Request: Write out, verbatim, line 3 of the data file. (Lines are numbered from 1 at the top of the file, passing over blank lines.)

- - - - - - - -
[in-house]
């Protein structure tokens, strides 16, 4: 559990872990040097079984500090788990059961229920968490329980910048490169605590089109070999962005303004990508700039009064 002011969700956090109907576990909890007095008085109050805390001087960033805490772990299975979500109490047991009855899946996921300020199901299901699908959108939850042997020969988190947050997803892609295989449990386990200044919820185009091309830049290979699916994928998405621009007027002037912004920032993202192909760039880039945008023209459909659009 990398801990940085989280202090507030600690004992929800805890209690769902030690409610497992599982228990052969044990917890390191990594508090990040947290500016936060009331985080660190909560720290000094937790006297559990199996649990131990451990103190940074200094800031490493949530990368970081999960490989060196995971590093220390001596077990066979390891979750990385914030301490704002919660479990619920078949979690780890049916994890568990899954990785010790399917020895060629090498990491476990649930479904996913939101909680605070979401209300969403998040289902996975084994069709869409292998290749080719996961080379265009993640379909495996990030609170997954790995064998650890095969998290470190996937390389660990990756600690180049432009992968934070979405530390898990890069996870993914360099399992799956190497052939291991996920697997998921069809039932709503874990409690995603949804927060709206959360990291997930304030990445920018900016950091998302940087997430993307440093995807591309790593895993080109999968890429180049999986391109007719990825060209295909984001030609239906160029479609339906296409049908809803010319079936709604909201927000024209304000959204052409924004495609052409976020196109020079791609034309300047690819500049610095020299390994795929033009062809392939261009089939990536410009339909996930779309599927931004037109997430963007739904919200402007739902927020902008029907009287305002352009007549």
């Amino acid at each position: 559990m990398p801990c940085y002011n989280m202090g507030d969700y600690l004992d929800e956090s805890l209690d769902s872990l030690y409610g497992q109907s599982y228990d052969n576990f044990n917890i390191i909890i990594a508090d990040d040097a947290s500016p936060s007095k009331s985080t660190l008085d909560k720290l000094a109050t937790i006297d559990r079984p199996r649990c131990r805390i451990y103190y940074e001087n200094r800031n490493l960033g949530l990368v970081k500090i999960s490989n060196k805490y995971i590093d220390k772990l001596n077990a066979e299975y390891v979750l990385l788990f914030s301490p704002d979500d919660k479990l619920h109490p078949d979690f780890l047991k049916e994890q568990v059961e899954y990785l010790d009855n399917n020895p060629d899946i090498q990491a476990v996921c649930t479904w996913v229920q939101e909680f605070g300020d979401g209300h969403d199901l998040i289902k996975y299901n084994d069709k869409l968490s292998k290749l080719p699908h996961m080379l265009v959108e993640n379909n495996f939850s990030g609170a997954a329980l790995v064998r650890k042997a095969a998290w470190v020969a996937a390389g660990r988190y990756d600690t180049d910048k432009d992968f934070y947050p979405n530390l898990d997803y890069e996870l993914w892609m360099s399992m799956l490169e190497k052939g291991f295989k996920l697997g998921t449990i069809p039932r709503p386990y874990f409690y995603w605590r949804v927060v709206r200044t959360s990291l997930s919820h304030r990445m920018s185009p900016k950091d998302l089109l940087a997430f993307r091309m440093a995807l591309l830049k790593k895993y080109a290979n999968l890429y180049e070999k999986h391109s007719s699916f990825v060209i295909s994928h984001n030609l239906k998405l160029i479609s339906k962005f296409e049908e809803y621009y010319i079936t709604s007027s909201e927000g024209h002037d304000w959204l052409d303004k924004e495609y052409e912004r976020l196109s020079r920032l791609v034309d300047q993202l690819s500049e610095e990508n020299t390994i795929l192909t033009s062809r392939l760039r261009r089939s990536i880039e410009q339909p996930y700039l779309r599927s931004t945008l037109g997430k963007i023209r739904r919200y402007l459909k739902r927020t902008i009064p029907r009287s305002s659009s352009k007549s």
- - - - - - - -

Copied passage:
């Amino acid at each position: 559990m990398p801990c940085y002011n989280m202090g507030d969700y600690l004992d929800e956090s805890l209690d769902s872990l030690y409610g497992q109907s599982y228990d052969n576990f044990n917890i390191i909890i990594a508090d990040d040097a947290s500016p936060s007095k009331s985080t660190l008085d909560k720290l000094a109050t937790i006297d559990r079984p199996r649990c131990r805390i451990y103190y940074e001087n200094r800031n490493l960033g949530l990368v970081k500090i999960s490989n060196k805490y995971i590093d220390k772990l001596n077990a066979e299975y390891v979750l990385l788990f914030s301490p704002d979500d919660k479990l619920h109490p078949d979690f780890l047991k049916e994890q568990v059961e899954y990785l010790d009855n399917n020895p060629d899946i090498q990491a476990v996921c649930t479904w996913v229920q939101e909680f605070g300020d979401g209300h969403d199901l998040i289902k996975y299901n084994d069709k869409l968490s292998k290749l080719p699908h996961m080379l265009v959108e993640n379909n495996f939850s990030g609170a997954a329980l790995v064998r650890k042997a095969a998290w470190v020969a996937a390389g660990r988190y990756d600690t180049d910048k432009d992968f934070y947050p979405n530390l898990d997803y890069e996870l993914w892609m360099s399992m799956l490169e190497k052939g291991f295989k996920l697997g998921t449990i069809p039932r709503p386990y874990f409690y995603w605590r949804v927060v709206r200044t959360s990291l997930s919820h304030r990445m920018s185009p900016k950091d998302l089109l940087a997430f993307r091309m440093a995807l591309l830049k790593k895993y080109a290979n999968l890429y180049e070999k999986h391109s007719s699916f990825v060209i295909s994928h984001n030609l239906k998405l160029i479609s339906k962005f296409e049908e809803y621009y010319i079936t709604s007027s909201e927000g024209h002037d304000w959204l052409d303004k924004e495609y052409e912004r976020l196109s020079r920032l791609v034309d300047q993202l690819s500049e610095e990508n020299t390994i795929l192909t033009s062809r392939l760039r261009r089939s990536i880039e410009q339909p996930y700039l779309r599927s931004t945008l037109g997430k963007i023209r739904r919200y402007l459909k739902r927020t902008i009064p029907r009287s305002s659009s352009k007549s």